Vigdis Hjorth's new novel starts as a classic story of inheritance, centred on two summer cabins on the archipelago of Hvaler. Two children have been looking after the place and their parents for many years. They are due to inherit the cabins. But there are two other children, who have partly broken away from the family. How do they fit into the inheritance dispute?
During the inheritance discussions another story emerges which brings violent forces into play. It's all about family history. Will and Testament is a very powerful and interesting novel which will certainly arouse debate.
Winner of the 2016 Norwegian Booksellers' Prize and the 2016 Literary Critics' Prize.
“Like Knausgaard, Hjorth is writing against repression, against the taboo on telling things as they really are. But he urges us to look at dead bodies; she forces us to regard bleeding souls.”
“This is a novel that people could enjoy either as high literature or as a work of down-and-dirty revenge. The tabloids loved it as much as the broadsheets, and it became the bestselling novel of the year.”
“Will and Testament is a reminder that it’s easier to hide darkness than face it ... Hjorth argues cogently that conflicts and atrocities often stem from what a nation represses or denies.”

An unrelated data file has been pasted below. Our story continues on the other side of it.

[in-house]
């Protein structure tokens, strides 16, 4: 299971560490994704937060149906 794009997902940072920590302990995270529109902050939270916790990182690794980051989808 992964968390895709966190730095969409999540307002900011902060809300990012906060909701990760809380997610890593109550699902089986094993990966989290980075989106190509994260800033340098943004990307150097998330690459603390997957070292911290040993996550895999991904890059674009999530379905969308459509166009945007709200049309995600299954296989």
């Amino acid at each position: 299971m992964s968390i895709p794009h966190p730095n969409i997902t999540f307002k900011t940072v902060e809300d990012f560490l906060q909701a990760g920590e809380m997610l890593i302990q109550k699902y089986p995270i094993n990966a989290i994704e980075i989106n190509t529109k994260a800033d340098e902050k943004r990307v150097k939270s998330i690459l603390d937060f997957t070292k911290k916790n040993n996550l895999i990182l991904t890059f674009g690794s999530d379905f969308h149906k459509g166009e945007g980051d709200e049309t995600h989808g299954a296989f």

“In a ruthless yet patiently delivered work, Hjorth does something that few writers achieve: Will and Testament is both economical and overwhelming.”
“Compelling ... Hjorth proves brilliant at revealing the stubborn, unredemptive quality of childhood suffering.”
“An extraordinary book.”
“Furious and wise, trembling and stringent. Will and Testament examines who owns the past. This is the novel in weaponized form.”
“The strength of the novel lies in Bergljot’s convincing and continuing vulnerability, in her mixed feelings and her flaws … A clear-eyed and convincing story of a family’s doomed attempt to reconcile and the limits of forgiveness.”
“Vigdis Hjorth is one of my favorite contemporary writers.”
“Hjorth parcels out the secrets with a precision worthy of Ibsen, so that the level of suspense is maintained up until the very last pages.”
“Its strong emotional truths take hold of you immediately – even before the family secret’s consequences are made apparent: I dogeared page after page to mark off insights, movements, formulations.”
“Even in the depths of family trauma, the scent of the forest, sea and meadow may still drift over the troubled cities and suburbs of Norwegian fiction. That forest may be a real place. It may also, as in Will and Testament, be a longed-for state of mind.”